Email your Reps about the Adoptee Citizenship Act

Email Your Representative
Due to COVID-19, email is one of the best ways to get in contact with your representative’s office about an issue. However, members of Congress do not openly publish their email addresses but instead use customized forms on their website. Don’t worry–we made it easy with our email template and guide below!
Step 1Go to Democracy.io. Enter your street address.

Why do I need to enter my address? This is to ensure that you are emailing the correct members of Congress. Your Representative is determined by which Congressional District your residence falls within. Your 2 Senators are determined by your state of residence.

Step 2: Select whether you are writing to your Representative or to your Senator. If they are selected, a red check will appear next to their name. Click “write to them!”

Note: Do not select all because the Senate bill number is different than the House bill number). It is very easy to complete this twice.

Step 3: Write your Subject and Message.

Now is your opportunity to explain why the passage of the Adoptee Citizenship Act is important to you and try to convince your member of Congress to act. Feel free to use our email template below – these sections can be easily copied and pasted into the corresponding text boxes in Democracy.io.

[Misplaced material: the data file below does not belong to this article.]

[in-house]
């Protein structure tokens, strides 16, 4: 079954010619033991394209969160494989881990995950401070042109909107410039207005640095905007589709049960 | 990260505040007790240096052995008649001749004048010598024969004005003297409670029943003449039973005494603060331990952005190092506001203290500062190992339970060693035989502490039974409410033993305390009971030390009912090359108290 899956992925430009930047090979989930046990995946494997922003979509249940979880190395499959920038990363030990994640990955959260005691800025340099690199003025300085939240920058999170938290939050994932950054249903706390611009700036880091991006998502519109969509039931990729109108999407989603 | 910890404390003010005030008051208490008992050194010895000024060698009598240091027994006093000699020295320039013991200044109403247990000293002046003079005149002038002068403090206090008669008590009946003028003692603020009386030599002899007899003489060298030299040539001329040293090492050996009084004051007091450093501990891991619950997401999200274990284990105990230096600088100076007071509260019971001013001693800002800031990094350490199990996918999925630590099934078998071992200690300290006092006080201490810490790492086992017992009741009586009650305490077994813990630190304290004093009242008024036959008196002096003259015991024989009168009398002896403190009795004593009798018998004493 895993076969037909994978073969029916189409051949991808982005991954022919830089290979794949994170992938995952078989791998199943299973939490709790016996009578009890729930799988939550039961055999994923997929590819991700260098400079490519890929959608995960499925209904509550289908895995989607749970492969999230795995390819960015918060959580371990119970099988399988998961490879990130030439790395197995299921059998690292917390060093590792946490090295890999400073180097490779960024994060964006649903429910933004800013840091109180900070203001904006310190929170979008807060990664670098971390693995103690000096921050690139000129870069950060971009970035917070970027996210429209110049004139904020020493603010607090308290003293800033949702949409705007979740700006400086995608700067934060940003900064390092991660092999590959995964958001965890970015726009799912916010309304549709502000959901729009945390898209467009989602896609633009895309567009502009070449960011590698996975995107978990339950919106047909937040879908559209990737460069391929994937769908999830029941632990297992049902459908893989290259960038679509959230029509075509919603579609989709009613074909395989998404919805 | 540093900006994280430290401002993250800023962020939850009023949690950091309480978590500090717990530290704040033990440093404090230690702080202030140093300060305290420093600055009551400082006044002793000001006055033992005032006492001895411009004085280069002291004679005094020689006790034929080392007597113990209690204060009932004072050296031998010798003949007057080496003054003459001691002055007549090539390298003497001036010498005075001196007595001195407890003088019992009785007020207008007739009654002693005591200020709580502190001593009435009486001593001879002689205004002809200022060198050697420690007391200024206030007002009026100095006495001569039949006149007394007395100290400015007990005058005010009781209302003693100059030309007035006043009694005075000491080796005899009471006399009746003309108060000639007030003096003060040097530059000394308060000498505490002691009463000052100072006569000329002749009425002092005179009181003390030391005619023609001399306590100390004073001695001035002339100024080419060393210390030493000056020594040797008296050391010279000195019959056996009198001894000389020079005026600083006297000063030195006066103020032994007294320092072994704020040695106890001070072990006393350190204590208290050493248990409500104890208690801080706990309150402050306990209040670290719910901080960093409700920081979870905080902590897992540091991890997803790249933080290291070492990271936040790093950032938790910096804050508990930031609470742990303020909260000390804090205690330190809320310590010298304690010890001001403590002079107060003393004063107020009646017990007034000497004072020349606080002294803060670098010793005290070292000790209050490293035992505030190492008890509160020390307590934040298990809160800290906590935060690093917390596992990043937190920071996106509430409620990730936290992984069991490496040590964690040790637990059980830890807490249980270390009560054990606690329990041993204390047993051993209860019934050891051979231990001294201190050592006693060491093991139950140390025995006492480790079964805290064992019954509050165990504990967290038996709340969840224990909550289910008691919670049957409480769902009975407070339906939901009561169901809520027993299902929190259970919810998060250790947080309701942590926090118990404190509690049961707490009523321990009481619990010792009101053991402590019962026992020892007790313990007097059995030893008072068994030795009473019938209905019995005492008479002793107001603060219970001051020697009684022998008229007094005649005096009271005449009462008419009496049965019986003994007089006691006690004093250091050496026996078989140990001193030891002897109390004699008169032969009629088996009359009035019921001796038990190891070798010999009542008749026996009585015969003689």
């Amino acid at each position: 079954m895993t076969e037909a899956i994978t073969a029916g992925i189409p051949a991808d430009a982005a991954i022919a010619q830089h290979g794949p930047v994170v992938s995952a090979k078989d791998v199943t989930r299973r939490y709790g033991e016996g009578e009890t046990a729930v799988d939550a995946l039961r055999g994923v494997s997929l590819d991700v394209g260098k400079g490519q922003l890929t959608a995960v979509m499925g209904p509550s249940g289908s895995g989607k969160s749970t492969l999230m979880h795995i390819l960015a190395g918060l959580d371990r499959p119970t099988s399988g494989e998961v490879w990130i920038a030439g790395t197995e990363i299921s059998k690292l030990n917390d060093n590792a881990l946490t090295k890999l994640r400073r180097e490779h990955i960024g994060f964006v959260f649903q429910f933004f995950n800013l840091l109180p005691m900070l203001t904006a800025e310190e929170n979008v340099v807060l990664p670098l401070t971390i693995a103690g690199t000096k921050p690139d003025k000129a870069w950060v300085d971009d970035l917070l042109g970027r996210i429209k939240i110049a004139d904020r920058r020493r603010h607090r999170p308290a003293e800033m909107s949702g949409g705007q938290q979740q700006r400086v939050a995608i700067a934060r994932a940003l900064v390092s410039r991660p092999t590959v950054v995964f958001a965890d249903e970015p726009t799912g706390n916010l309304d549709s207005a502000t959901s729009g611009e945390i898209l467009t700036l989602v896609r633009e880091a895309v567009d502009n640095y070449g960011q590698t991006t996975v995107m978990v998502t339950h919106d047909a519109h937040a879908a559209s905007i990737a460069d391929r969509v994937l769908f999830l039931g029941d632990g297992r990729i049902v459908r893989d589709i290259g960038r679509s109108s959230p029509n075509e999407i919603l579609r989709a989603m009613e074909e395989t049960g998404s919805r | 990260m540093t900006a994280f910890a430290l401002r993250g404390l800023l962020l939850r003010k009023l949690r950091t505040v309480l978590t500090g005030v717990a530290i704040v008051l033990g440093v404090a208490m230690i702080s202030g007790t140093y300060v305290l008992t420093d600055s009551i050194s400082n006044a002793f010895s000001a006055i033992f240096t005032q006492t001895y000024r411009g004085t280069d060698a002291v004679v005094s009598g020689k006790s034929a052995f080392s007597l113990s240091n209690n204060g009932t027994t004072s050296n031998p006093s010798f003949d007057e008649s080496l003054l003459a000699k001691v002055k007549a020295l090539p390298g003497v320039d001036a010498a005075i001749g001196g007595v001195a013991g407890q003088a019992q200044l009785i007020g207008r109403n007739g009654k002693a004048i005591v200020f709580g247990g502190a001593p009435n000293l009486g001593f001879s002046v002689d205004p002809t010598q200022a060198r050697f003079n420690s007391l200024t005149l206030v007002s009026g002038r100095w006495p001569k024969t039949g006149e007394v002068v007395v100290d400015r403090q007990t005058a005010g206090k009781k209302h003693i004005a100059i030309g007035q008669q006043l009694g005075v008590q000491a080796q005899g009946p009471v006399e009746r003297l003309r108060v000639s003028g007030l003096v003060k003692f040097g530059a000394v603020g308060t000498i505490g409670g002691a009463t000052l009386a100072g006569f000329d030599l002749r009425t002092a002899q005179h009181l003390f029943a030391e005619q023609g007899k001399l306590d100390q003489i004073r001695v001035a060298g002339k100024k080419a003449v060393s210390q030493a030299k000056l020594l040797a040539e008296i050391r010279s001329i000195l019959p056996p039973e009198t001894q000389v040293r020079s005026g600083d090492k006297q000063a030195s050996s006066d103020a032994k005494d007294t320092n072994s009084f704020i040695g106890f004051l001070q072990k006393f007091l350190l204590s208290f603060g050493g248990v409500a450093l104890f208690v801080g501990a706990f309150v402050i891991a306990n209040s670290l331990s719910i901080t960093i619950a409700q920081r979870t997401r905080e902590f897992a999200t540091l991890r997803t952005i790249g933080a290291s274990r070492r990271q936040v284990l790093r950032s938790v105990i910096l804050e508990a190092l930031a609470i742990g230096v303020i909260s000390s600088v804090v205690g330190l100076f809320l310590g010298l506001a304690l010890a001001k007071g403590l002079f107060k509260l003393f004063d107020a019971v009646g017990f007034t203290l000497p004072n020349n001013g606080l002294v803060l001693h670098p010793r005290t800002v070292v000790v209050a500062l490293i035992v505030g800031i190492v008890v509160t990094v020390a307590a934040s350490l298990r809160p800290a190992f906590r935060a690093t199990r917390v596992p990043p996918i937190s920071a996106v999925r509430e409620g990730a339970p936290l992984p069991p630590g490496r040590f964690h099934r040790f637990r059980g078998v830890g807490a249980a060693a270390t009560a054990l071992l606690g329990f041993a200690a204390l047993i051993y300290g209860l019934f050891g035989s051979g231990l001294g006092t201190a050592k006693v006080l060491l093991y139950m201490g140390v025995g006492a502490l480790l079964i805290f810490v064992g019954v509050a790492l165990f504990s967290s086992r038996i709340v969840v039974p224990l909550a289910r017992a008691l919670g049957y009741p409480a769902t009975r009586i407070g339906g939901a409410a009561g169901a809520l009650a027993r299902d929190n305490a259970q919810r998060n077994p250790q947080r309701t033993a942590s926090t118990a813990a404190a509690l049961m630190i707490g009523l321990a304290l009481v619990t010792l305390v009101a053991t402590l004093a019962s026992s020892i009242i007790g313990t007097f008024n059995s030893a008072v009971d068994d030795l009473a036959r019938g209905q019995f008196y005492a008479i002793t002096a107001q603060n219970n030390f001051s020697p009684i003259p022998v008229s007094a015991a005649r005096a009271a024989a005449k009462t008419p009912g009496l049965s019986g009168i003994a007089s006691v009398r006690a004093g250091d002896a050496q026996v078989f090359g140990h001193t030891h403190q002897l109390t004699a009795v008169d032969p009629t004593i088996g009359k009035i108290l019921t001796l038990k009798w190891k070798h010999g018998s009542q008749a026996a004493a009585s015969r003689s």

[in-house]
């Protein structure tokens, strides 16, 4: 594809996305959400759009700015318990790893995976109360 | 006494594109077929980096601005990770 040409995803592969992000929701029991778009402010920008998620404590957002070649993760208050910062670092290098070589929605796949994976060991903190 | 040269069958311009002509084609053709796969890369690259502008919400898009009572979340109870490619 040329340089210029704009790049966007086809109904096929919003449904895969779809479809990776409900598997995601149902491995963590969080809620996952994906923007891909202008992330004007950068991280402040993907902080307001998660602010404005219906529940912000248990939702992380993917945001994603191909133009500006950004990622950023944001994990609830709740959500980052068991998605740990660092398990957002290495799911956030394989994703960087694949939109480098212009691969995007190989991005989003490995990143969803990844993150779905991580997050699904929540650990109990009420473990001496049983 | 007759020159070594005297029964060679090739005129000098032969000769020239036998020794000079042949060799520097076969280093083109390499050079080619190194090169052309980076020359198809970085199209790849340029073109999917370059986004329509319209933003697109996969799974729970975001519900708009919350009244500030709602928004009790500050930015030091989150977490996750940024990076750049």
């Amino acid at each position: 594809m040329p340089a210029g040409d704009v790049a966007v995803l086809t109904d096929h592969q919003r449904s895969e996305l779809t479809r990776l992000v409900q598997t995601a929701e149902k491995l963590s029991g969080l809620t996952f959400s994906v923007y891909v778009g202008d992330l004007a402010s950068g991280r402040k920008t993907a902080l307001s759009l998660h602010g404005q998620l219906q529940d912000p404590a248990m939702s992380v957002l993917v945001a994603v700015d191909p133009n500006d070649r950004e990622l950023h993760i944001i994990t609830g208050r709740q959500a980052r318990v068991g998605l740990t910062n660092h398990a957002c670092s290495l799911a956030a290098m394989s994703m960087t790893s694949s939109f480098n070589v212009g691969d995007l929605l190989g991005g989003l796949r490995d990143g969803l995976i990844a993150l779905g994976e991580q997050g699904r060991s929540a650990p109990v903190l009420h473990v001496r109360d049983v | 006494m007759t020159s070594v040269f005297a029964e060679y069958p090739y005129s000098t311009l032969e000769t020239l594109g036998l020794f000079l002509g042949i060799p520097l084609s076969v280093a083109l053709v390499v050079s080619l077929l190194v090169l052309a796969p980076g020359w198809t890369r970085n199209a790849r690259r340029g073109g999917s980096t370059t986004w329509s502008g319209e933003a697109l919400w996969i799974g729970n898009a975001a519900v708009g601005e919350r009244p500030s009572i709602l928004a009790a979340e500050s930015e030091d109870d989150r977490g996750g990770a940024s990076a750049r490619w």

Please note that bolded text will need to be updated. Underlined text can be easily be personalized!

If you are emailing your Representative, choose “H.R. 2731” and “House” (and delete out “S.1554” and “Senate”).

If you are emailing your Senators, choose “S. 1554” and “Senate” (and delete out “H.R. 2731” and “House”).

Subject: [S.1554 or H.R. 2731] Adoptee Citizenship Act of 2019

“My name is [FIRST, LAST NAME] and I reside in [CITY, STATE]. I’m a constituent of [Rep or Senator]. I want to call your attention to the Adoptee Citizenship Act of 2019, a critical piece of legislation for Americans who were internationally adopted as children, and an issue that is very important to me.

The 2019 Adoptee Citizenship Act has strong bipartisan support in the House of Representatives with 92 co-sponsors (31 Republicans and 61 Democrats). The sponsor is Congressman Adam Smith (D-WA-9) and the Republican lead is Congressman Rob Woodhall (R-GA-7). There is also an identical bill, S. 1554, in the Senate.

Currently, the law governing international adoption places adoptive families at risk throughout the United States. Although the Child Citizenship Act of 2000 (Public Law 106-395) made the acquisition of citizenship automatic upon finalization of adoption, it left out all adoptees who were adults at the date of enactment (February, 27, 2001). There are circumstances where adopting parents did not complete or were misinformed about their duty to naturalize their adopted children. These adoptees grew up believing that they were citizens only to learn their status as adults – often too late.